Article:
I don’t know about you, but I like good strategy. I read the best blogs, I really like my twitter feed, and I stockpile books (much to my wife’s chagrin) on ecclesiology, church planting, and disciplemaking. Now that’s all good and helpful, but I’m finding that the Holy Spirit is a much better strategist than I am. Isaiah 11 says that he is “the Spirit of wisdom and understanding,” “of counsel and might,” and “of knowledge and fear of the Lord.” What a relief to know that God’s purposes don’t rise or fall on my own strategic brilliance, or rather lack thereof.
The truth is, I’m finding that my own strategy really just gets in the way sometimes. Case in point: I was planning to meet with Nick one-on-one for personal discipling ad infinitum. That sounded pretty logical in the moment. Looking back, though, that looks like a pretty narrow plan compared to what the Father wanted. I thank God that he introduced something far more ambitious. Now, instead of helping to establish one person in the gospel, I get to disciple Nick as we partner to help a dozen people he loves grow in gospel faith.
I’m praying that the Spirit will lead more and more of us into this kind of pioneering work. Recently, as I was listening to a sermon by Tim Keller, he pointed out that true joy comes as a result of following the Spirit on mission. I’ve certainly found that to be true. Nick is a first generation Russian-American, and many of his friends are turning to heroin and doing whatever it takes to support that habit. Their need for healing is great! I’m so glad the Father gave us a relational bridge into Nick’s community for the sake of the gospel.
As I write this, we’re heading into the final week of The Story-Formed Way with Nick’s crew. I wish I could tell you all the encouraging stories that the Spirit has done in our lives through this process together, but that will have to wait. By God’s grace, our new friends are already asking, “What’s next?”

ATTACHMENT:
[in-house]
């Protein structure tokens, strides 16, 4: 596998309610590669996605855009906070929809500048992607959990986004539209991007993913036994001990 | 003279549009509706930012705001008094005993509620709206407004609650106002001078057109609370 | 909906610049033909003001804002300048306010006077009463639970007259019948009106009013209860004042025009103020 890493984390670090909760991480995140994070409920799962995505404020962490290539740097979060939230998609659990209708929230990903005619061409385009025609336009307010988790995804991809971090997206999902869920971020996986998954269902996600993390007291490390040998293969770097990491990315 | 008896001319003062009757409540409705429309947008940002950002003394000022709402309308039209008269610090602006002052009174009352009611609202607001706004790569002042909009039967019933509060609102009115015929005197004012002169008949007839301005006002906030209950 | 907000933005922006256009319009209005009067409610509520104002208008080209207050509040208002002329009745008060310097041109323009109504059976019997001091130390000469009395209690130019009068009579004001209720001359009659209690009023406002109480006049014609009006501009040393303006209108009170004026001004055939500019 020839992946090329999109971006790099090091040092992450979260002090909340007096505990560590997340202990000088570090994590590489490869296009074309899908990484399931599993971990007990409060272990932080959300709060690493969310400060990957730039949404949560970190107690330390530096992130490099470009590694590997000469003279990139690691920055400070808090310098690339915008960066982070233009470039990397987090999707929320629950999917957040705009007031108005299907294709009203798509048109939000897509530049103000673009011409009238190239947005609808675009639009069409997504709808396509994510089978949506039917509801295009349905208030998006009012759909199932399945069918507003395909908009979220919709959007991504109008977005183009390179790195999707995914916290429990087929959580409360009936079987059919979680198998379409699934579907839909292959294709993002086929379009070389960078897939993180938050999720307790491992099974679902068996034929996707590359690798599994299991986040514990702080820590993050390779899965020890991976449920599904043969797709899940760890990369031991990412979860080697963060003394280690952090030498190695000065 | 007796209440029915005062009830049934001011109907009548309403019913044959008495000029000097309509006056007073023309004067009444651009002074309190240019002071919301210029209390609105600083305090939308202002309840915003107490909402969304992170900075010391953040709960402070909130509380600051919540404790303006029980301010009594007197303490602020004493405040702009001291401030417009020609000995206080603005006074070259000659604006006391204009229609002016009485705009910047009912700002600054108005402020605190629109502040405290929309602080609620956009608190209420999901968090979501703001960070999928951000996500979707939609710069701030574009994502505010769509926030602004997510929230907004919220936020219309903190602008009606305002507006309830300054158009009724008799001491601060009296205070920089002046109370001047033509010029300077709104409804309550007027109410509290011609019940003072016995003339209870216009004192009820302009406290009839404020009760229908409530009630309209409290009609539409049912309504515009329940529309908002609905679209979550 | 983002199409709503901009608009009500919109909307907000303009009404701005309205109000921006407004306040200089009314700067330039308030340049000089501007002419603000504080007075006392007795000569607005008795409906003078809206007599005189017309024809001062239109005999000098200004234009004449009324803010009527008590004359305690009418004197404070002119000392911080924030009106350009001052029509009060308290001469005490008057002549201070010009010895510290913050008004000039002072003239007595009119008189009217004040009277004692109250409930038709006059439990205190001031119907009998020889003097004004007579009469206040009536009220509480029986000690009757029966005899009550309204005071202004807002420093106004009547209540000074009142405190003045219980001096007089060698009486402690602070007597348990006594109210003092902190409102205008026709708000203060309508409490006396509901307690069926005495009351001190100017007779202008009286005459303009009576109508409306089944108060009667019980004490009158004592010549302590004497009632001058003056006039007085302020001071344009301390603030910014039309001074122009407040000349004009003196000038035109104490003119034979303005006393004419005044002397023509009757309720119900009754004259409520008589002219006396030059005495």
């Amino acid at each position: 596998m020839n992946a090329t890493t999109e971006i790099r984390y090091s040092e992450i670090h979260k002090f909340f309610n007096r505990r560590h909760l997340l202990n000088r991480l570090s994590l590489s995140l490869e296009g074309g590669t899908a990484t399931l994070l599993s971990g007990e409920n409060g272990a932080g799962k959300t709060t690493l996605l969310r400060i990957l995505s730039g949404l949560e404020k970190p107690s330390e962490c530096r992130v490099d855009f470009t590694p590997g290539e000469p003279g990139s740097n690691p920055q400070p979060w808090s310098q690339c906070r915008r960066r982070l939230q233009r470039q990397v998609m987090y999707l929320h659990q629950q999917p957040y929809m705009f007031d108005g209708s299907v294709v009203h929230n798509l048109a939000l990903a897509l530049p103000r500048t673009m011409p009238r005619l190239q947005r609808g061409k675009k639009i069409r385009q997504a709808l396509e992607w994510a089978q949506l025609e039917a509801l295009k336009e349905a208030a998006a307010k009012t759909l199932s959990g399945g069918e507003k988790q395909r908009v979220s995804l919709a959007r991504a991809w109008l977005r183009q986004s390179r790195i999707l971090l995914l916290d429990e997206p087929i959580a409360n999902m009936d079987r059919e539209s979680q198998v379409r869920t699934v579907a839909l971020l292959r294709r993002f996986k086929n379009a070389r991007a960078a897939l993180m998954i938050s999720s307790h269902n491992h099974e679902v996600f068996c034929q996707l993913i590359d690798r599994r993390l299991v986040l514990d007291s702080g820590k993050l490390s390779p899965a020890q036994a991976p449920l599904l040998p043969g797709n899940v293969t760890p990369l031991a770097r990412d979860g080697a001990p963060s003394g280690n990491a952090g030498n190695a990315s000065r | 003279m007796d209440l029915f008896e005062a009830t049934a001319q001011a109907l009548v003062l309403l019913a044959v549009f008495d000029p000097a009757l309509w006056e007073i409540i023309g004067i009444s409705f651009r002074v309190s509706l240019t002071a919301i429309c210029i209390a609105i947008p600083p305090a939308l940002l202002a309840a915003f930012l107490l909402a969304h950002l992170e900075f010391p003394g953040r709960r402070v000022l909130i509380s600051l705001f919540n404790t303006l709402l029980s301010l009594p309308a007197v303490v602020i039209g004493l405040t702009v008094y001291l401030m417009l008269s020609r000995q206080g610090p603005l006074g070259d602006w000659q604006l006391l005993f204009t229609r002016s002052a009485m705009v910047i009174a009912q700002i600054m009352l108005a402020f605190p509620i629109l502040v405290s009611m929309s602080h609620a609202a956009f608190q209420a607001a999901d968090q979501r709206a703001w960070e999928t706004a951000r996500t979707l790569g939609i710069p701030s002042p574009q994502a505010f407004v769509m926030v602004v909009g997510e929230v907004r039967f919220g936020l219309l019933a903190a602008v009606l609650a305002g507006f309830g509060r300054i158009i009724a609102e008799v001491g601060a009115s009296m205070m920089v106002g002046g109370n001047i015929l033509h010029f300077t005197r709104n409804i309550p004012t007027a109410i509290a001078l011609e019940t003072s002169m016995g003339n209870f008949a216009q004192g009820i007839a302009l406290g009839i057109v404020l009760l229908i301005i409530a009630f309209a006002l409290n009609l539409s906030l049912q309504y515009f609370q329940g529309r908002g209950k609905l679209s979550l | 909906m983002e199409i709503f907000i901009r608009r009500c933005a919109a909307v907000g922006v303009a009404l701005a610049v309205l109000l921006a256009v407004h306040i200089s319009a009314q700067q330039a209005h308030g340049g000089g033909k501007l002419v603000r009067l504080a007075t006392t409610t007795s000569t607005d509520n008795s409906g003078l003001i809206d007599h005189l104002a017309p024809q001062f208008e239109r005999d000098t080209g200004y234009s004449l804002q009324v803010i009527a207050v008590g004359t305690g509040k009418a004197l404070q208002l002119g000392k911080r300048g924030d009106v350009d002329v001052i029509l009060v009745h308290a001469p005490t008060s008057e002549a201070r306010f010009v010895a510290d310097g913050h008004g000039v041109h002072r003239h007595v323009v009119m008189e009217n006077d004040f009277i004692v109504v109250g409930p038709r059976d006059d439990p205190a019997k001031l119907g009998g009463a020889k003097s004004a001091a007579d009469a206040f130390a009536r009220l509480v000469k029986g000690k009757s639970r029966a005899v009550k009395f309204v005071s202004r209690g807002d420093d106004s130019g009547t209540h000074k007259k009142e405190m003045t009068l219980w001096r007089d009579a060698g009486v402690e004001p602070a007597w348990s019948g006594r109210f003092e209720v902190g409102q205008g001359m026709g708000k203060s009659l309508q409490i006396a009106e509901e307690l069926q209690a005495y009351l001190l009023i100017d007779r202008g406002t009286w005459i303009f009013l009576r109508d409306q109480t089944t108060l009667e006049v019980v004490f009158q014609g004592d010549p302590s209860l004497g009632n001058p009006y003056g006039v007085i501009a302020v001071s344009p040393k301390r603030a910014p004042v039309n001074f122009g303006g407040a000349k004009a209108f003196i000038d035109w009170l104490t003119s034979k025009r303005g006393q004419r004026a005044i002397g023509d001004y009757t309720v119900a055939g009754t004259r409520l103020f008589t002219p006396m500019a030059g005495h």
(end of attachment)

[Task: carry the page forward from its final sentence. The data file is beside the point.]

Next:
It’s a great question, and frankly, it’s one that I can’t definitively answer. But I’ll tell you what I’m praying for. I’m praying that Nick’s small band of friends, family and neighbors will commit to life together as an extended family, centered on the gospel; that this one gospel family will mature and multiply and spread the fame of Jesus far and wide; and that in five or ten years we’ll see that the whole Russian-American community has been irrevocably changed as a result.
And that’s just the start. There are so many opportunities for planting new missionary families. In our area alone there are dozens of distinct people groups who don’t yet have a viable gospel-centered community loving and serving them well. I’m asking the Spirit to send us into the trailer parks, the prisons, the bland ‘burbs (with their own set of problems), and the Section 8 housing projects.
There are countless Angelas and Nicks out there, and they’re waiting for us.
Chris Thomas and his wife Stephanie are getting worked by the Spirit while training for church planting with Soma Communities through Antioch Northwest. They are learning to love each other well, and they think their two daughters, Anna and Emi, are super rad. Chris works for Seattle’s Union Gospel Mission discipling inmates. You can find him blogging here and tweeting here.